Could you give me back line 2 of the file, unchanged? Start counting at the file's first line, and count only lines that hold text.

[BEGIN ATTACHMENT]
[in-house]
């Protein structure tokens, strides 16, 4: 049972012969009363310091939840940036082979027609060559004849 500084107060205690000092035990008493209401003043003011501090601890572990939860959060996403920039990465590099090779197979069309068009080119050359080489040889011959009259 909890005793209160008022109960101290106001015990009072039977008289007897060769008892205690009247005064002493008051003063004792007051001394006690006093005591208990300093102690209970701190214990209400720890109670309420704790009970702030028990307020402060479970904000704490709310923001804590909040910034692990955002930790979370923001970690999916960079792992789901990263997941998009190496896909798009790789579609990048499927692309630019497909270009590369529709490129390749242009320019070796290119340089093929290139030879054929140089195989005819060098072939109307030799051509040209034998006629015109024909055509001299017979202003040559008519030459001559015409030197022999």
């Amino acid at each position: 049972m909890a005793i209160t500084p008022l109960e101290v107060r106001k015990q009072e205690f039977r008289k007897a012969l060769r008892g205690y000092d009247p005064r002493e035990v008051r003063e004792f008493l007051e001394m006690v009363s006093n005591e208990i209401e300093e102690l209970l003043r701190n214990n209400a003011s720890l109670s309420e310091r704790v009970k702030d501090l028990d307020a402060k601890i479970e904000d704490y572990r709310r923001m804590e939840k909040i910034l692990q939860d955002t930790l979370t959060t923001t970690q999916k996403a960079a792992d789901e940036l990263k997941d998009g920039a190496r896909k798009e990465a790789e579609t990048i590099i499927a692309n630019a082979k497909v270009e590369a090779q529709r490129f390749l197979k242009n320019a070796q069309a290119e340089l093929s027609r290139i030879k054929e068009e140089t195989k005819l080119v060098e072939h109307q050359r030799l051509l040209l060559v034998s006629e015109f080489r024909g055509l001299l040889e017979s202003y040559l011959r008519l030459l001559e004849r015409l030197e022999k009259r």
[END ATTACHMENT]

């Protein structure tokens, strides 16, 4: 049972012969009363310091939840940036082979027609060559004849 500084107060205690000092035990008493209401003043003011501090601890572990939860959060996403920039990465590099090779197979069309068009080119050359080489040889011959009259 909890005793209160008022109960101290106001015990009072039977008289007897060769008892205690009247005064002493008051003063004792007051001394006690006093005591208990300093102690209970701190214990209400720890109670309420704790009970702030028990307020402060479970904000704490709310923001804590909040910034692990955002930790979370923001970690999916960079792992789901990263997941998009190496896909798009790789579609990048499927692309630019497909270009590369529709490129390749242009320019070796290119340089093929290139030879054929140089195989005819060098072939109307030799051509040209034998006629015109024909055509001299017979202003040559008519030459001559015409030197022999």